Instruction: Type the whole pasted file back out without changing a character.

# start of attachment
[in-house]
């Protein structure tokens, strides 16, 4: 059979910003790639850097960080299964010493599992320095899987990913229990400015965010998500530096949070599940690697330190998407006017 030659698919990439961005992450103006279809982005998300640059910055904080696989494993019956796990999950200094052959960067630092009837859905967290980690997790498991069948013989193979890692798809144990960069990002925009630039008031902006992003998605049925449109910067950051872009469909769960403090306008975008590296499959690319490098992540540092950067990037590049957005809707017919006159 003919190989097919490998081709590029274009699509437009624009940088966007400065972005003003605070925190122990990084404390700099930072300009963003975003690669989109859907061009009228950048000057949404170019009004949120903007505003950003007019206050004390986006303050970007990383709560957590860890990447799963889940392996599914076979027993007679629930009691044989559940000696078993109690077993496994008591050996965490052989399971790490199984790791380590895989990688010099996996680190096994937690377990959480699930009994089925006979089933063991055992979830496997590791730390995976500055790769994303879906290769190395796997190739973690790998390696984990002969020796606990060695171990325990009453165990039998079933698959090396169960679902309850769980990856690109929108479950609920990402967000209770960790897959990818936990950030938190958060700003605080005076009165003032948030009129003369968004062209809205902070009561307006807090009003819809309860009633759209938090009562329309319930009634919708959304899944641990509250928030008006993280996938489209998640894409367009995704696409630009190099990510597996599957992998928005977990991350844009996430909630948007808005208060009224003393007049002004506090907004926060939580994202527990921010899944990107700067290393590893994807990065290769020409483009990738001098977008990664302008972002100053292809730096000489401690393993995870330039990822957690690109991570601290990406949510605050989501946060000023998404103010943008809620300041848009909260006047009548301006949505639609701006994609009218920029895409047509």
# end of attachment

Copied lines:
[in-house]
């Protein structure tokens, strides 16, 4: 059979910003790639850097960080299964010493599992320095899987990913229990400015965010998500530096949070599940690697330190998407006017 030659698919990439961005992450103006279809982005998300640059910055904080696989494993019956796990999950200094052959960067630092009837859905967290980690997790498991069948013989193979890692798809144990960069990002925009630039008031902006992003998605049925449109910067950051872009469909769960403090306008975008590296499959690319490098992540540092950067990037590049957005809707017919006159 003919190989097919490998081709590029274009699509437009624009940088966007400065972005003003605070925190122990990084404390700099930072300009963003975003690669989109859907061009009228950048000057949404170019009004949120903007505003950003007019206050004390986006303050970007990383709560957590860890990447799963889940392996599914076979027993007679629930009691044989559940000696078993109690077993496994008591050996965490052989399971790490199984790791380590895989990688010099996996680190096994937690377990959480699930009994089925006979089933063991055992979830496997590791730390995976500055790769994303879906290769190395796997190739973690790998390696984990002969020796606990060695171990325990009453165990039998079933698959090396169960679902309850769980990856690109929108479950609920990402967000209770960790897959990818936990950030938190958060700003605080005076009165003032948030009129003369968004062209809205902070009561307006807090009003819809309860009633759209938090009562329309319930009634919708959304899944641990509250928030008006993280996938489209998640894409367009995704696409630009190099990510597996599957992998928005977990991350844009996430909630948007808005208060009224003393007049002004506090907004926060939580994202527990921010899944990107700067290393590893994807990065290769020409483009990738001098977008990664302008972002100053292809730096000489401690393993995870330039990822957690690109991570601290990406949510605050989501946060000023998404103010943008809620300041848009909260006047009548301006949505639609701006994609009218920029895409047509």